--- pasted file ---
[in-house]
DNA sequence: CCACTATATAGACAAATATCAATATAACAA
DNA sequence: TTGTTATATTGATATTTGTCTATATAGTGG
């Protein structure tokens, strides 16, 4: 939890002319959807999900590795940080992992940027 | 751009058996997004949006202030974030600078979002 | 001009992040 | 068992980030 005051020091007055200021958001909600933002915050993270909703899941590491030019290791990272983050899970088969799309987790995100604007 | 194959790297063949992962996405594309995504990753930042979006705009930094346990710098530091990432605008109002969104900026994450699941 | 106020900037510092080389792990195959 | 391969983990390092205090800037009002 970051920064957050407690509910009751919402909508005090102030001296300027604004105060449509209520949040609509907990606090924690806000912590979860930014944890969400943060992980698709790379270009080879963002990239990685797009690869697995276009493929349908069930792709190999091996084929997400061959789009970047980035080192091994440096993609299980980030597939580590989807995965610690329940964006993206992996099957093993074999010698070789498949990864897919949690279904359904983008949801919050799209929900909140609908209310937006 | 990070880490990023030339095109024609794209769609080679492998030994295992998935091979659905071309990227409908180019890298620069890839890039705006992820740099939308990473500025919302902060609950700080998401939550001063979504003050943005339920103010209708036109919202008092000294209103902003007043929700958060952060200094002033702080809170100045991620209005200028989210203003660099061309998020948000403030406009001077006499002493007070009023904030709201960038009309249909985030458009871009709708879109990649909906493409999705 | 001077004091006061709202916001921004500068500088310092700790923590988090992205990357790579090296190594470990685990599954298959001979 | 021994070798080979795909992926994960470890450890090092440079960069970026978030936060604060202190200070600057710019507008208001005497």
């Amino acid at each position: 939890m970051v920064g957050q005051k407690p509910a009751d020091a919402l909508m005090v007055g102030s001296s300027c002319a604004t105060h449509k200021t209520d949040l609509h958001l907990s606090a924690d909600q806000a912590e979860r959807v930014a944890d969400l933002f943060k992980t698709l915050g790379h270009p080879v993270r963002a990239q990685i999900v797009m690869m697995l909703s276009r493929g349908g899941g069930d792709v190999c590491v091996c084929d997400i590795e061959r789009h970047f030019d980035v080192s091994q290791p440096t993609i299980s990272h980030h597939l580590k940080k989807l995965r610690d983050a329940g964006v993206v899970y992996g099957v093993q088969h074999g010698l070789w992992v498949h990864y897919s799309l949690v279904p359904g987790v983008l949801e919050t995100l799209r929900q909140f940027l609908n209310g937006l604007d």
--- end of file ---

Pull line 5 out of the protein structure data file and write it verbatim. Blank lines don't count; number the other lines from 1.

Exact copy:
């Amino acid at each position: 939890m970051v920064g957050q005051k407690p509910a009751d020091a919402l909508m005090v007055g102030s001296s300027c002319a604004t105060h449509k200021t209520d949040l609509h958001l907990s606090a924690d909600q806000a912590e979860r959807v930014a944890d969400l933002f943060k992980t698709l915050g790379h270009p080879v993270r963002a990239q990685i999900v797009m690869m697995l909703s276009r493929g349908g899941g069930d792709v190999c590491v091996c084929d997400i590795e061959r789009h970047f030019d980035v080192s091994q290791p440096t993609i299980s990272h980030h597939l580590k940080k989807l995965r610690d983050a329940g964006v993206v899970y992996g099957v093993q088969h074999g010698l070789w992992v498949h990864y897919s799309l949690v279904p359904g987790v983008l949801e919050t995100l799209r929900q909140f940027l609908n209310g937006l604007d």